All Posts Tagged With: "Sudbury"
Writer Roy MacGregor on his days at Laurentian U.
The 2013 Maclean’s University Rankings asked some of Canada’s most successful writers, politicians and scientists what they wish they’d known in university. Their answers are perfect additions to our First Year Survivor blog. Here, writer Roy MacGregor shares his antics and wisdom.
I attended Laurentian University in Sudbury, leaving a four-year honours program in political science after three years with a general B.A. I chose Laurentian because it would take me—a six-year high-school grad with a 66 per cent average. Also, a friend was going and he had a car. I honestly never expected to last beyond Christmas, let alone end up with a degree—failing Grade 12 with 33 per cent doesn’t instill a lot of confidence—but I can honestly say I found university far easier than high school. Soon enough I was in love with both Laurentian and the city of Sudbury. The North of this country is indeed magical, but the near North has its own magic as well.
It was 1967, a time of huge student unrest. In the U.S. they were marching against the Vietnam War. We held a massive student protest march in Sudbury. There were riot police out but we showed stunning solidarity, walking around the streets near city hall chanting “WE WANT A PUB! WE WANT A PUB!” as if it were the most important thing in the world. The ’60s didn’t reach Laurentian until the ’70s. But we loved our time there. Classes were small. The residences were like family. Professors were approachable.
English college questions French school’s funding
The president of Sudbury, Ontario’s English-language college wants the province to look into the funding disparity between her school and the city’s French college, which gets significantly more provincial funding per student. Cambrian, the English college, is cutting staff, while College Boréal is planning to give all new students iPads. “Cambrian doesn’t get enough funding to offer every student an iPad,” president Sylvia Barnard told CBC News. College Boréal president Denis Hubert-Dutrisac defended the disparity. The iPad money came from fundraising, he said. He also said it’s more expensive to run his college because of translation costs and its network of small campuses.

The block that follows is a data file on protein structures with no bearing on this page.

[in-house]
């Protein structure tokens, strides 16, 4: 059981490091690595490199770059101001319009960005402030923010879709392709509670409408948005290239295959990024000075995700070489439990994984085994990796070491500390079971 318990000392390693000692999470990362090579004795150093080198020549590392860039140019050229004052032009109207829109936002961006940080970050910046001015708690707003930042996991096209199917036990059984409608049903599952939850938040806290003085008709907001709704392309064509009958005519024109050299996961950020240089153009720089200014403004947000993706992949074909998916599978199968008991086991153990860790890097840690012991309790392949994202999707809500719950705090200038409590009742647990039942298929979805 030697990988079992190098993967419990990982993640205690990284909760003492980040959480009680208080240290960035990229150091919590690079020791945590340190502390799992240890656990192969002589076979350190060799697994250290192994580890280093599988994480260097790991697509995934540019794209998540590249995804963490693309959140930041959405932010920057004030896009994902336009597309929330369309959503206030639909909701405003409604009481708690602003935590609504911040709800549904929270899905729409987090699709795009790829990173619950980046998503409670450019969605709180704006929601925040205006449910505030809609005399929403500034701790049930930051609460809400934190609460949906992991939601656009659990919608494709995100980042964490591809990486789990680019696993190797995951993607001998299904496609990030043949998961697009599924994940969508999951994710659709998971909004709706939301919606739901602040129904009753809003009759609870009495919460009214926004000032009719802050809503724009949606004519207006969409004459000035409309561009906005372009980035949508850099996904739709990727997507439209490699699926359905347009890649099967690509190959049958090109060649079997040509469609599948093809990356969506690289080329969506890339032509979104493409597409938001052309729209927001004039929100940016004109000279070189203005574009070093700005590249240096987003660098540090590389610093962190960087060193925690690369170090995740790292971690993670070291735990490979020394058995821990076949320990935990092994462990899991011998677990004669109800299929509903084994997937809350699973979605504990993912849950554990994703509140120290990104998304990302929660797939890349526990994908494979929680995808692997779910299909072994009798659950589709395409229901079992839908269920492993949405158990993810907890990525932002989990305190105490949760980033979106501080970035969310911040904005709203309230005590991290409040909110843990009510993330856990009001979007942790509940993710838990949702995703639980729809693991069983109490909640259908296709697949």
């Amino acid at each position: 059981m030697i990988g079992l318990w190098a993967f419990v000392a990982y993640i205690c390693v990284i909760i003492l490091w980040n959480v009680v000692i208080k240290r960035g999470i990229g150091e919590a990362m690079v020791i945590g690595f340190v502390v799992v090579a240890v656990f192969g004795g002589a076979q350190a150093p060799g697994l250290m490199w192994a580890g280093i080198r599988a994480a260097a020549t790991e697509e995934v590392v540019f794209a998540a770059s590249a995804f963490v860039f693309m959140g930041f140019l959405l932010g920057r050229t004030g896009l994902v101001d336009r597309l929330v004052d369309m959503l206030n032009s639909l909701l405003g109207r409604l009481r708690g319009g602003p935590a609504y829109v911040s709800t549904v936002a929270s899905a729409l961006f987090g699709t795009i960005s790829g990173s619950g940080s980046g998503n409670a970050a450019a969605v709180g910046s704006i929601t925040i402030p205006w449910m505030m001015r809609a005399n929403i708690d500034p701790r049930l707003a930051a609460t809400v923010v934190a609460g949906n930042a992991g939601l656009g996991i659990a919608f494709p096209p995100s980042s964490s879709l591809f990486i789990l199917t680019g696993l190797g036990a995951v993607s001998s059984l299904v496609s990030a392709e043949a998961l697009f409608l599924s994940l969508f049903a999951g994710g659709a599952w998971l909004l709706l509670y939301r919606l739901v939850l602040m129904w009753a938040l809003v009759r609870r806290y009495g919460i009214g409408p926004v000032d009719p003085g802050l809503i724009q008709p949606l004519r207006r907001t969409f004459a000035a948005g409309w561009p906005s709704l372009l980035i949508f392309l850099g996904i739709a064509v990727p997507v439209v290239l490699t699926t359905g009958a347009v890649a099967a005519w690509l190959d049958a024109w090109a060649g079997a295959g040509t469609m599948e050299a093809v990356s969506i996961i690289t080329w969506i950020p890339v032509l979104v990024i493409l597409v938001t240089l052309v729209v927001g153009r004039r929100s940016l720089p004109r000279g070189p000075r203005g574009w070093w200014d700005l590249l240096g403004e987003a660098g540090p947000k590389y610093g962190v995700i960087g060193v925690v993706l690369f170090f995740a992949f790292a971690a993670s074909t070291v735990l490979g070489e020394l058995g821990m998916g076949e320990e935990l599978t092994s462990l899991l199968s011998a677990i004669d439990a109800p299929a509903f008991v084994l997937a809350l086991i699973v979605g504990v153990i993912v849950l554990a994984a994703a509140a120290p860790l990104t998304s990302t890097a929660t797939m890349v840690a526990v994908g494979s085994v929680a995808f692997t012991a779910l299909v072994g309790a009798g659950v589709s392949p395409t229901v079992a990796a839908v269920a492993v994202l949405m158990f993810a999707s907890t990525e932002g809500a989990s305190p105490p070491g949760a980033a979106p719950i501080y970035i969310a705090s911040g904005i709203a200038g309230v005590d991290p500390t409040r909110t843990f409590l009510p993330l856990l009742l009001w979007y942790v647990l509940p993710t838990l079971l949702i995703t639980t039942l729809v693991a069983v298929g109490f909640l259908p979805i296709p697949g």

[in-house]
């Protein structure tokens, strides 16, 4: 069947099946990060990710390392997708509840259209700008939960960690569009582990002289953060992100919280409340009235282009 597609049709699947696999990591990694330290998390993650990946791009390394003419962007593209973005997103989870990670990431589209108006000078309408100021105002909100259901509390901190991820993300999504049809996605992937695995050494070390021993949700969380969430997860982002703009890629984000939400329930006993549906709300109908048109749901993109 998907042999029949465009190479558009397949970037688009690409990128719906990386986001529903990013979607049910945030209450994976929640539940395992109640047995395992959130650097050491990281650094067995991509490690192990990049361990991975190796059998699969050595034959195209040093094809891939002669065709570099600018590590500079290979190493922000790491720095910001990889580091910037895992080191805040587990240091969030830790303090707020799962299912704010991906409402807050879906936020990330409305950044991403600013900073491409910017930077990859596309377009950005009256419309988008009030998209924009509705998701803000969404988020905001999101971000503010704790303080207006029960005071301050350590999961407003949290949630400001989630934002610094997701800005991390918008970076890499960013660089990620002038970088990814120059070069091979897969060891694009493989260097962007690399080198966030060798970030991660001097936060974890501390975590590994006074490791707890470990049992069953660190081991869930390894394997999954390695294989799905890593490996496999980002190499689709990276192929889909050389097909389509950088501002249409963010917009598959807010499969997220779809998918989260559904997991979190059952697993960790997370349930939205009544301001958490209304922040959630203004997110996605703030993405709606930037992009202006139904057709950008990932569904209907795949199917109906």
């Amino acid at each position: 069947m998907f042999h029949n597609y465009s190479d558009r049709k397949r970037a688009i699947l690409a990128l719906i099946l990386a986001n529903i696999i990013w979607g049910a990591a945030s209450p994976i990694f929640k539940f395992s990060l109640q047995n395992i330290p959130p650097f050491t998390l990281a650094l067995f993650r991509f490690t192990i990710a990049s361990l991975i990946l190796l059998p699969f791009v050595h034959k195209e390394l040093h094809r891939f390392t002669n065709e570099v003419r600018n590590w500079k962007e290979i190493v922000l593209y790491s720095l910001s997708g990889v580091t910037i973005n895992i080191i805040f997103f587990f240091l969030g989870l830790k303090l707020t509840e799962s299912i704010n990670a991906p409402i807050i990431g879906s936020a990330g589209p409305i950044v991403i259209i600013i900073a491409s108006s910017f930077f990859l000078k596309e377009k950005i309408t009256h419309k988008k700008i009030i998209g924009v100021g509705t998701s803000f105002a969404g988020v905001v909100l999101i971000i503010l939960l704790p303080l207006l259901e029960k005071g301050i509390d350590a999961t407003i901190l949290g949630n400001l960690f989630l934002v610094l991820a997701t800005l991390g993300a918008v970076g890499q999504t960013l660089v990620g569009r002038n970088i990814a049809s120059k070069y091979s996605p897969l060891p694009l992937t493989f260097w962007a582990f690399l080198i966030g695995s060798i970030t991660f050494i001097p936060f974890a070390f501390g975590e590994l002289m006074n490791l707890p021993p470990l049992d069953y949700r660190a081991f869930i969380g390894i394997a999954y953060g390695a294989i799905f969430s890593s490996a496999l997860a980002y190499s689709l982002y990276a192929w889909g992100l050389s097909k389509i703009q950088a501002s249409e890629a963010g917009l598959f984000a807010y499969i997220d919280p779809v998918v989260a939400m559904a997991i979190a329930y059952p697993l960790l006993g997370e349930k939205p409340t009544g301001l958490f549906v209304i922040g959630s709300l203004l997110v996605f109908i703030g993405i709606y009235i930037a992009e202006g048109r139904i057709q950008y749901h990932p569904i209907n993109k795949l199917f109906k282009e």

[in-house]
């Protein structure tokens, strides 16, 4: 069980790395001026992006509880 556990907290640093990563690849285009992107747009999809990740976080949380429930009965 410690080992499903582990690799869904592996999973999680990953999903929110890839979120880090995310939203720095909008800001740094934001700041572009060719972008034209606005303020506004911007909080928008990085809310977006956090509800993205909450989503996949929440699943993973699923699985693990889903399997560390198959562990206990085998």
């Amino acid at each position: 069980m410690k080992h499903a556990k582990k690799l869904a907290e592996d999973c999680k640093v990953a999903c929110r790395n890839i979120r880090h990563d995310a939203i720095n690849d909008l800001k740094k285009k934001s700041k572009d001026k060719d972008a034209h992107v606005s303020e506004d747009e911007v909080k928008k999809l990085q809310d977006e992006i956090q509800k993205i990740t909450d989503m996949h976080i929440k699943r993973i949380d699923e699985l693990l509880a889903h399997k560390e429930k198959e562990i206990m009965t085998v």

Canada’s northern universities have arrived
From the Maclean’s Student Issue, on sale now.
It’s the time of year when twelfth graders realize that they need to choose a university—and soon. Let the road trips begin.
But if their travels take them to the libraries at the University of Calgary or Guelph, they may stumble over students sitting on the ﬂoors. Study space is in short supply.
If they tour residences at Dalhousie or McGill University, they may ﬁnd themselves in a converted hotel or see bunks stacked in former study spaces. Each school has had room shortages in recent years.
Three killed in crash
Three Laurentian University students died and a fourth was sent to hospital after a collision on a cold Highway 17 near Hagar, Ont. on Tuesday, reports CBC News. Renfrew, Ont. teenagers Keegan Melville, Zabrina Rekowski and Hillary Afelskie died when their Ford minivan collided head on with a Jeep carrying two senior citizens. One passenger, Emily Olmstead, is in hospital with non-life threatening injuries. Police are investigating but they say weather likely wasn’t a factor.
Glen Murray sees dramatic changes ahead for Ontario